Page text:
No pressure, but planning for your future — not only next year — starts now. "This may be a defining moment for many in the technology channel," said channel expert Tiffani Bova, vice president and distinguished analyst for Gartner Inc. "Decisions made in the coming months will have long-term implications for the future viability of existing business models."
Cloud, social and mobile influences have transformed the way businesses buy and use information technology. Organizations of all sizes are looking to optimize processes in both the front office (e.g., customer care, sales, marketing and distribution) and the back office (e.g., finance and accounting, HR and supply chain). However, as long as the channel remains comfortable selling and servicing IT without considering the broader needs of the business, they may find it more difficult to grow in the future.
Here are Bova's recommendations for what you can do today to impact what kind of company you can be two to three years from now.
Path 1: Keep doing business the way you have with the offerings and providers you currently work with.
- Opportunity: Get more focused on a particular vertical segment and create differentiation on "how" you deliver solutions and not get caught up in "what" you sell.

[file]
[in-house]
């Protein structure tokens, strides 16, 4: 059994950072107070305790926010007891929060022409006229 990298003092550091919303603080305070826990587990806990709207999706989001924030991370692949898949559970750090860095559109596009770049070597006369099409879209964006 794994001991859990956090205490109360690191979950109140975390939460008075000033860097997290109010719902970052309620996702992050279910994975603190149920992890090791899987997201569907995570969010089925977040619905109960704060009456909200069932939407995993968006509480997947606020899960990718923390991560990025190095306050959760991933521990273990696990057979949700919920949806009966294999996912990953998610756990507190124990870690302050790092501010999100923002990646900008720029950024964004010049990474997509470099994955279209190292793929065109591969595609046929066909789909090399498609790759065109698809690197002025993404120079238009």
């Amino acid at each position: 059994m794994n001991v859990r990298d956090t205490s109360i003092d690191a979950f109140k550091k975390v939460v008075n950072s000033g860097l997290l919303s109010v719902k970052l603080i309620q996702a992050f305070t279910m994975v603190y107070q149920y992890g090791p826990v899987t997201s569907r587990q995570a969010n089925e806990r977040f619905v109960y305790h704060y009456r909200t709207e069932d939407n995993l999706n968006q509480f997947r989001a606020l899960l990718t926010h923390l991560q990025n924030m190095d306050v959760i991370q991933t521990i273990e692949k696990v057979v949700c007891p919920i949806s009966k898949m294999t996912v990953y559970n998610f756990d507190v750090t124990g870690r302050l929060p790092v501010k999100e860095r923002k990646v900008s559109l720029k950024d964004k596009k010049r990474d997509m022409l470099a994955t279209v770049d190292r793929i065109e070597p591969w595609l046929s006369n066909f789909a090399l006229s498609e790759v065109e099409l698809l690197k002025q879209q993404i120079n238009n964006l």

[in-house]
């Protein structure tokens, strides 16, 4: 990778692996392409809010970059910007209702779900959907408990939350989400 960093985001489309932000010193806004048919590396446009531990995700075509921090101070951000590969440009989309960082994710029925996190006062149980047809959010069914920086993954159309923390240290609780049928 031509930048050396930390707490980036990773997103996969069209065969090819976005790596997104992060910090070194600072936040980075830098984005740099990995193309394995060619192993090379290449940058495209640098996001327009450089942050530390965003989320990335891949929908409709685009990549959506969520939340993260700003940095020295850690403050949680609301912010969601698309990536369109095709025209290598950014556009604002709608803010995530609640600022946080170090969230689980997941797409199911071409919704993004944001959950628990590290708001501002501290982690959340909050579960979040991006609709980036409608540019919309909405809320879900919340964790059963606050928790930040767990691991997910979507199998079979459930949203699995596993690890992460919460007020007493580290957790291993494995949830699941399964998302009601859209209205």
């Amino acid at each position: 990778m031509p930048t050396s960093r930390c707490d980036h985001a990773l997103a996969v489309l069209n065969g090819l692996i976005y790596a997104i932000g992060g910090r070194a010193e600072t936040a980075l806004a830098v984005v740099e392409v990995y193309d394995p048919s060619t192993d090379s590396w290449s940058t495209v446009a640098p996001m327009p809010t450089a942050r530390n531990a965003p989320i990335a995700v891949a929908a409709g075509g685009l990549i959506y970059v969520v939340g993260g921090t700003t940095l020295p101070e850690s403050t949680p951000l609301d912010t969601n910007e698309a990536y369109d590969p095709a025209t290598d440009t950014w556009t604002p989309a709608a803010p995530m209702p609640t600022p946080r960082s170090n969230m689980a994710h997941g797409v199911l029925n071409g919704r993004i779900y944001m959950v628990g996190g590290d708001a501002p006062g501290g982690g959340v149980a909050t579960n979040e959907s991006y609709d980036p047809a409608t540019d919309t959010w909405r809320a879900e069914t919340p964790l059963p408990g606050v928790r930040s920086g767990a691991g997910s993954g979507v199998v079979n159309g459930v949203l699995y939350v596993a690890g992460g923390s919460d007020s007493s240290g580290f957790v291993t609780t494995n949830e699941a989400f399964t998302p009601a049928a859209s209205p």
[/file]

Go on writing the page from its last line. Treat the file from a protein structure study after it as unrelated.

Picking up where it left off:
- Risk: If you don’t find a way to stand out from the crowd, you will be viewed as a "supplier" of technology and, more often than not, compete on price versus business value.
- Action: Take an inventory of your business, find those sales opportunities where you win and those where you lose and understand why. Where you win, double down, highlight those reasons customers choose you in everything you do. Where you lose, speak with customers to understand why, then make course corrections where you can (and where it makes sense) to shore up those gaps in your marketing, sales or products and services. Look at each situation through the eyes of your customer — not yours or your suppliers.
Path 2: Find natural evolution points in your current offerings and begin to develop outcome-based offerings that are more compelling, especially to new buyers, such as marketing and sales executives.
- Opportunity: The new front-office buyers are looking for outcome-based services to create competitive advantages for their businesses, so your opportunity is to go to market with integrated offers that solve specific business problems in ways that are easy to understand, consume and measure.